Philip Koch, West from Monhegan, oil on panel
28 x 42", 2009
Degas is reputed to have said that artists need to have the cunning of criminals. He probably said this to stimulate peoples' thinking. Artists are famous for saying slightly outlandish things for just that purpose. What he was getting at was that artists genuinely try to tell us the truth, but that they distinguish between big truths and small ones.
Back in June '06 I made my first painting trip out to Mohegan Island off the coast of Maine. Way back in 1969 I first learned of Mohegan while reading Robert Henri's book The Art Spirit while I was studying at the Art Students League in New York city. The book quotes Henri advising a young artist to go to paint the wild elements on Monhegan, as he himself had done. His students including Rockwell Kent and Edward Hopper, and many others, took him up on it. So many fine painters ended up painting on the island that for me my trip there took on the aura of a pilgrimage. I wasn't disappointed.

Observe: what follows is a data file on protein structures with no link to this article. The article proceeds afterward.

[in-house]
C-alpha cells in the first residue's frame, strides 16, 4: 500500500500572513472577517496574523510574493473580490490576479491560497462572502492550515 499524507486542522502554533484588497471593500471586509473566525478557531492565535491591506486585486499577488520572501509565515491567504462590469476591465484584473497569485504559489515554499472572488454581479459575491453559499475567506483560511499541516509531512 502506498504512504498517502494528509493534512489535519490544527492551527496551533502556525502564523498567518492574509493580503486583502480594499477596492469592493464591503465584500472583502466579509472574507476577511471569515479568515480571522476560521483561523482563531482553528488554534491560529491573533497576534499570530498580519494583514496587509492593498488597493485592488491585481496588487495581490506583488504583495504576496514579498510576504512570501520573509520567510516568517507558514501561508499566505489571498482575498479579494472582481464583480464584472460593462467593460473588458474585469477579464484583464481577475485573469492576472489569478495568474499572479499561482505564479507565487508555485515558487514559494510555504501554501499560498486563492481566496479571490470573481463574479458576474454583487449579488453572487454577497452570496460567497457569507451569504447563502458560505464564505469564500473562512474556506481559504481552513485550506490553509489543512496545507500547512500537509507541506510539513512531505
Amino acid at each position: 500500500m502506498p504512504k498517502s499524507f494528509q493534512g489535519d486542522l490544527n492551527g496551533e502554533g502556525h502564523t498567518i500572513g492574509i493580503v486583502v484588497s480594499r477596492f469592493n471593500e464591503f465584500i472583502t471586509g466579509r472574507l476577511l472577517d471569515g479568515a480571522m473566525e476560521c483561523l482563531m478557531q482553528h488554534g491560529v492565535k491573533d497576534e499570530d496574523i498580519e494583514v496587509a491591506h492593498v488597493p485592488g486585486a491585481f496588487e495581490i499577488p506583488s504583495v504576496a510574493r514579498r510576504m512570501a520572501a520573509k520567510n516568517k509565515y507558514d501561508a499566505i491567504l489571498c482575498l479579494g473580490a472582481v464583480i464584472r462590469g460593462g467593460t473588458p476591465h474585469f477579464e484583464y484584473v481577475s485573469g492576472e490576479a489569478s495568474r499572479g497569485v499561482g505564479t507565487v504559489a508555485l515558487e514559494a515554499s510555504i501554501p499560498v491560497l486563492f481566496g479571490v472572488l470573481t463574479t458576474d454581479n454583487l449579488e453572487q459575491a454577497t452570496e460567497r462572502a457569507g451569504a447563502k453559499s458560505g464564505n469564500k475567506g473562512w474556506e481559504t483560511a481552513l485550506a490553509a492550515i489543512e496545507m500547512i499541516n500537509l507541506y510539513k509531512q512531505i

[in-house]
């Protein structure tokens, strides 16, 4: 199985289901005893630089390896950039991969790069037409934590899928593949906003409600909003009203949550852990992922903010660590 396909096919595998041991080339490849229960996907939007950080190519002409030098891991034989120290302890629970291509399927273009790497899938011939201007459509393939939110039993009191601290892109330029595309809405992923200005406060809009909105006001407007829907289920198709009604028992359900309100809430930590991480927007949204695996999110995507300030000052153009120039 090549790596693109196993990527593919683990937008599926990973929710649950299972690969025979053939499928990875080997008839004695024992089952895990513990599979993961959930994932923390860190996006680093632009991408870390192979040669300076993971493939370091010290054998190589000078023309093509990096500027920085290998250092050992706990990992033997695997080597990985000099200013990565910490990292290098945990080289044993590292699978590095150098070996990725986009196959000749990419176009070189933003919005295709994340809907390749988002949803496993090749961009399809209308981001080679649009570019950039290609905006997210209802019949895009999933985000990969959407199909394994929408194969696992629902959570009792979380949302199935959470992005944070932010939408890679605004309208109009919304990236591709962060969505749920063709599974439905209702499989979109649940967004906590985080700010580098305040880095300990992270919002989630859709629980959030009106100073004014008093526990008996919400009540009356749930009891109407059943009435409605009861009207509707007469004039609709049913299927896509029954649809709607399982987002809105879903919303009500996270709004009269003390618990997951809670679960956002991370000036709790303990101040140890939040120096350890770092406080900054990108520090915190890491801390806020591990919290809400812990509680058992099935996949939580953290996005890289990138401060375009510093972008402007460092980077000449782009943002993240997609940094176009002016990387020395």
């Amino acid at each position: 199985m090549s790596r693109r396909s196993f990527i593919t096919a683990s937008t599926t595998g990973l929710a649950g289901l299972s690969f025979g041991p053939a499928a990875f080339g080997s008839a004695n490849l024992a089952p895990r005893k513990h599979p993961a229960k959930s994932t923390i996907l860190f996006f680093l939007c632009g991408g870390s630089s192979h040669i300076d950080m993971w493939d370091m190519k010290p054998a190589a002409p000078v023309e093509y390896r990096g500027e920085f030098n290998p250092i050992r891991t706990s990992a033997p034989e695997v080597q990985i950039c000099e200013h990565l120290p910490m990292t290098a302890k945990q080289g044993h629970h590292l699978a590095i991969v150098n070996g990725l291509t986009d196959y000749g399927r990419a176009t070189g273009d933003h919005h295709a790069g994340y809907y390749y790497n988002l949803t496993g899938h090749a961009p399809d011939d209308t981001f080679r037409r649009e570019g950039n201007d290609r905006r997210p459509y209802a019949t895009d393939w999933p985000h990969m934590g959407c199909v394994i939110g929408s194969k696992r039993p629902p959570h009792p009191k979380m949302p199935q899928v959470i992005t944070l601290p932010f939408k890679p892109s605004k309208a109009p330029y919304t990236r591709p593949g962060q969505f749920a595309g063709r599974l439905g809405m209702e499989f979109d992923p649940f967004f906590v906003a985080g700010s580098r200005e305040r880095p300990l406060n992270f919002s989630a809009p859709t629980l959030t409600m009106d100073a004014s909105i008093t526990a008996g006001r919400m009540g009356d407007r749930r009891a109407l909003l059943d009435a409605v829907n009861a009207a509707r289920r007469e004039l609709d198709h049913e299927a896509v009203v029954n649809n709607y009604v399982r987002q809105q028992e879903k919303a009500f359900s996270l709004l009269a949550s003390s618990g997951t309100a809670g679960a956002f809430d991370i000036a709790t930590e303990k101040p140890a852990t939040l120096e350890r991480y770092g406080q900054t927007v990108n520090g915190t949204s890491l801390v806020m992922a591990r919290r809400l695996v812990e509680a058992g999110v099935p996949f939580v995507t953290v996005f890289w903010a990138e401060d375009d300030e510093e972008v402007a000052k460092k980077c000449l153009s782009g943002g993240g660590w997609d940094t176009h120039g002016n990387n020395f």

The oil painting above was done back in my studio from an on site vine charcoal study. Here's a drawing I did standing within feet of the lighthouse atop Monhegan's highest point. It is 9 x 12."
It looks back toward the mainland, to the mountains surrounding Camden, ME, where I'd painted seriously a few years before. And their memory was clear in my mind as big, broad shouldered and massive. The shore in reality was some 12 miles or so away and the mountains very just little blips on the horizon. If I'd drawn them as they actually appeared they would have had the impact of wilted lettuce, so I tried pulling them closer mentally. The closer they came, the more the image felt like the Maine I knew.
Truthfulness in this case meant honoring the awe the big forms of the mountains had stirred in me. I think the result is "accurate" only to the degree it expresses the feeling the artist had about the motif.